Emperor Maximilian of Mexico, standing before a firing squad, handed each of his executioners a gold coin and entreated them to shoot true… and preferably not in the head. The marksmen obliged, and on July 19, 1867, bullets ended Maximilian’s three-year career as Napoleon’s New World puppet.
Before his overthrow, the emperor had lived lavishly in his colonial empire. An Austrian archduke by birth, he had expensive tastes. So did his wife, Carlotta, and the two were thought to possess great wealth. But Maximilian’s fortune disappeared with his life.
Months before Maximilian’s execution he sent what was left of his personal fortune in Spanish, Austrian and American gold coin, gold and silver plate, and jewelry back to Austria.
The fortune never made it out of Texas — or so the story goes…
According to one account, the Emperor, realizing his overthrow was imminent, had his personal fortune crammed into forty-five wooden barrels. The barrels were loaded onto a caravan of wagons guarded by a few trusted Austrian soldiers.
The drivers were instructed to head for the Texas port of Galveston where the treasure would be loaded aboard a ship bound for Europe. Carlotta was already in Austria, and Maximilian would soon follow.
But In wild Texas, troubles began along the trail when Maximilian’s men ran afoul of six former Confederate soldiers. The six had been hired to augment the guard, but when they learned the true nature of the cargo, the southerners killed the Austrians and stole the treasure.
The six bandits were not prepared to transport such a tell-tale store of valuables through hostile indian territory, so they agreed to take only enough coin to satisfy their immediate needs and then, after taking careful note of the landscape of rock and sand, they buried the treasure near the trail in the vicinity of Castle Gap near Horsehead Crossing.
The leader of the pack, Bill Murdock in some accounts, became so ill that he had to be left behind when the group reached Fort Concho. It was his good luck because his compatriots, who went on ahead, were attacked by Indians and killed.
When Murdock was well enough to travel he set out for San Antonio. On the way he discovered the mutilated bodies of his friends.
Murdock was now the sole owner of Maximilian’s fortune – the only man on earth who knew where the massive fortune was buried.
He decided to go to Missouri and enlist the aid of Jesse James and his gang to help retrieve the loot. But on his way to Missouri it was Murdock’s ill fortune to fall in with a group of men who turned out to be horse thieves.
A sheriff’s posse from Denton captured the group and took all of them, including Murdock, to the Denton County jail.
In a dank, Denton jail cell, Murdock grew deathly ill. A local physician, Doctor Black, gave him no hope of recovery unless he could secure his freedom. Murdock sent for a lawyer named O’Connor. But when O’Connor arrived, it was already too late, Murdock was on his death bed.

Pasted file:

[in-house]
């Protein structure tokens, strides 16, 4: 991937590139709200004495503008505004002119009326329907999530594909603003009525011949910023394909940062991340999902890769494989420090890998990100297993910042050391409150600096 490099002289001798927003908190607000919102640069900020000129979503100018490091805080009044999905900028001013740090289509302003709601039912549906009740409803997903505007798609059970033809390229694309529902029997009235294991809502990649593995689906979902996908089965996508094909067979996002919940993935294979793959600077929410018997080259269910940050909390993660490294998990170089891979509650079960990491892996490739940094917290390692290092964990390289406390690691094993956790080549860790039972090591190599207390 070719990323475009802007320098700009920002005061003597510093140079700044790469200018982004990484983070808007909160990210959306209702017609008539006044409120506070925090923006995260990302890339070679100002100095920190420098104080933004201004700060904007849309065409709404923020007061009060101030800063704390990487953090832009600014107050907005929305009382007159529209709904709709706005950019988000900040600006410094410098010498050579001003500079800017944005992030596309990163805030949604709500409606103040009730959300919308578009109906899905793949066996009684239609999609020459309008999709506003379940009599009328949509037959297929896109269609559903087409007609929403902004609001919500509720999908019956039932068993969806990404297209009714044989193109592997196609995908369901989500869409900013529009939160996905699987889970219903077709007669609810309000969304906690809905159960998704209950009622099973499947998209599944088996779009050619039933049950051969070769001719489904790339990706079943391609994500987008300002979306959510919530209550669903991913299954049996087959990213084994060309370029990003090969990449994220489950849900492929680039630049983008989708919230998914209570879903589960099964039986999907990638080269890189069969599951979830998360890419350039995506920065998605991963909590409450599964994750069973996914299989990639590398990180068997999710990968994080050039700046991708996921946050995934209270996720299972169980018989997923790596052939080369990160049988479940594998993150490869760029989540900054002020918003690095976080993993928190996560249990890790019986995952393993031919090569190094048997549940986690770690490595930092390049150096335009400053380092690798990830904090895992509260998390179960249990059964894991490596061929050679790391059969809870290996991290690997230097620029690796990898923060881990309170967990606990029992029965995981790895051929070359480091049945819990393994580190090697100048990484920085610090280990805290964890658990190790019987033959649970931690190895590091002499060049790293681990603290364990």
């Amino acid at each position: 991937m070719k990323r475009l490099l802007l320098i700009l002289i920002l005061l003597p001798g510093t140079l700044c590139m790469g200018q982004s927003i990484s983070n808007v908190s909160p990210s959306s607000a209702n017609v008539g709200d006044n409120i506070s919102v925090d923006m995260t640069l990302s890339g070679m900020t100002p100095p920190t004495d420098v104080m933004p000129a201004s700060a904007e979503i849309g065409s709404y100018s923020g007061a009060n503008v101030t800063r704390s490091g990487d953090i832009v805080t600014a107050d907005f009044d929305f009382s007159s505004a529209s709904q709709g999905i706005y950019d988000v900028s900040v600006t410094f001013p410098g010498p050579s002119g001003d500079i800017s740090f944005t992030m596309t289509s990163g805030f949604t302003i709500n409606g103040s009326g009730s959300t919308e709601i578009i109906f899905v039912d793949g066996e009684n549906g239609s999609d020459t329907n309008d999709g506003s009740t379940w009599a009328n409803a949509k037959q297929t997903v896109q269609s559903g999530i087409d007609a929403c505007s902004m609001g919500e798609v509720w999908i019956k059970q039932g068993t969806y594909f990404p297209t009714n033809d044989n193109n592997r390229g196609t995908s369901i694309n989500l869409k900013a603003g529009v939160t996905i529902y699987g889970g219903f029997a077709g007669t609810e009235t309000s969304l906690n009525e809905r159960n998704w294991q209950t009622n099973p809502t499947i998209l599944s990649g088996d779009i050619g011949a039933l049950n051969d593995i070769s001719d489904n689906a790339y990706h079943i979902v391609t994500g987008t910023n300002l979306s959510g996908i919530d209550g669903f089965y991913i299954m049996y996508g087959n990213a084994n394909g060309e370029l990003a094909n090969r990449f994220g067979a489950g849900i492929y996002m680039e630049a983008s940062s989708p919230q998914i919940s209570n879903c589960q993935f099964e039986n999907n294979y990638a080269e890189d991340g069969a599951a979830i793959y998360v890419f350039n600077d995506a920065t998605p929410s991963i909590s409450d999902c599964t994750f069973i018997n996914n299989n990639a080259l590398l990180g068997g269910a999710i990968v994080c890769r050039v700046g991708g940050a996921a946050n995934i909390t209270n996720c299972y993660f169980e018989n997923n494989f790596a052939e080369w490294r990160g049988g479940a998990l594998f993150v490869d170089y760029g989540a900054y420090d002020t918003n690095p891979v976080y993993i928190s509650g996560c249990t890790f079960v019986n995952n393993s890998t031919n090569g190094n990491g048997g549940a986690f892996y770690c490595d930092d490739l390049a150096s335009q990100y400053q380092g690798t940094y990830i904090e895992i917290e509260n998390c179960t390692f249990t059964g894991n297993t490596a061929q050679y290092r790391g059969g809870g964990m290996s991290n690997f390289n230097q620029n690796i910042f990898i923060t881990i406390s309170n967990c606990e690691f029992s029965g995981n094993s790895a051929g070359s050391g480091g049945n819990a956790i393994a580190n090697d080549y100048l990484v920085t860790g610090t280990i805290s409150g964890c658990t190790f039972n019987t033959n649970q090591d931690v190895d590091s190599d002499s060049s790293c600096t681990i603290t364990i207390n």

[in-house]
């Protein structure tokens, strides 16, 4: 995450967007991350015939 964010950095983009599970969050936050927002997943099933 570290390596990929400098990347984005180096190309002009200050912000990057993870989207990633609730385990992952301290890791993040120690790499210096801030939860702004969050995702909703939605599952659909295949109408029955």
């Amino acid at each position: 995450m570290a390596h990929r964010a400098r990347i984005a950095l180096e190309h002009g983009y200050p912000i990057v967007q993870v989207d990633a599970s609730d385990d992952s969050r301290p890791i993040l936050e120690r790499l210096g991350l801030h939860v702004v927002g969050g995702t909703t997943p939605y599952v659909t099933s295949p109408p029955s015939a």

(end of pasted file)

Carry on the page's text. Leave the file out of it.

Realizing his fate, Murdock turned over to Black and O’Connor a map to the fortune buried at Castle Gap. He confessed to the murder of Maximilian’s men – then gave up the ghost.
When Black and O’Connor finally made it out to Castle Gap – a dangerous journey then that required time and preparation – the lake was dry, and the terrific sandstorms common to the region had shifted the landscape – the marks called for in the map could not be identified. The dying bandit’s instructions led nowhere.
To this day no one has been able to discover the whereabouts of Maximilian’s gold, although many have tried.
Castle Gap – A Treasure Hunters Mecca
Castle Gap is somewhat of a Mecca for Treasure Hunters. In addition to Maximilian’s Gold, there are no fewer than seven other well know treasures supposedly secreted near this remote section of Texas:
- Gold carried by Francisco Vásquez de Coronado in 1540.
- The Catholic Cross Cache of 1780.
- A horseshoe keg full of gold lost by a returning California Forty-niner.
- A Butterfield stage treasure hidden in 1860.
- A gold cached buried by Old Bill Castle and Little Bill Castle in the 1860’s.
- Another $40,000 stashed by outlaws who preyed on passing wagoners.
- Gold and rifles from a United States Army wagon train of the late 1860’s.
Only 12 miles north-northeast from Horsehead Crossing the legendary Castle Gap is a mile-long break between two mountain ranges. King Mountain on the southern and Castle Mountain to the north.
Everyone who was anyone in West Texas history seems to have visited the Gap, beginning with Cabeza de Vaca. The scouting expedition of Captain Felipe Teran is believed to have visited the Gap as well as multitudes of Comanches and later Texas Ranger “Rip” Ford.
It was also used by the Butterfield Stagecoach Line as a way station. Oliver Loving and Charles Goodnight later made the Gap a crossing on their soon-to-be-famous cattle trail.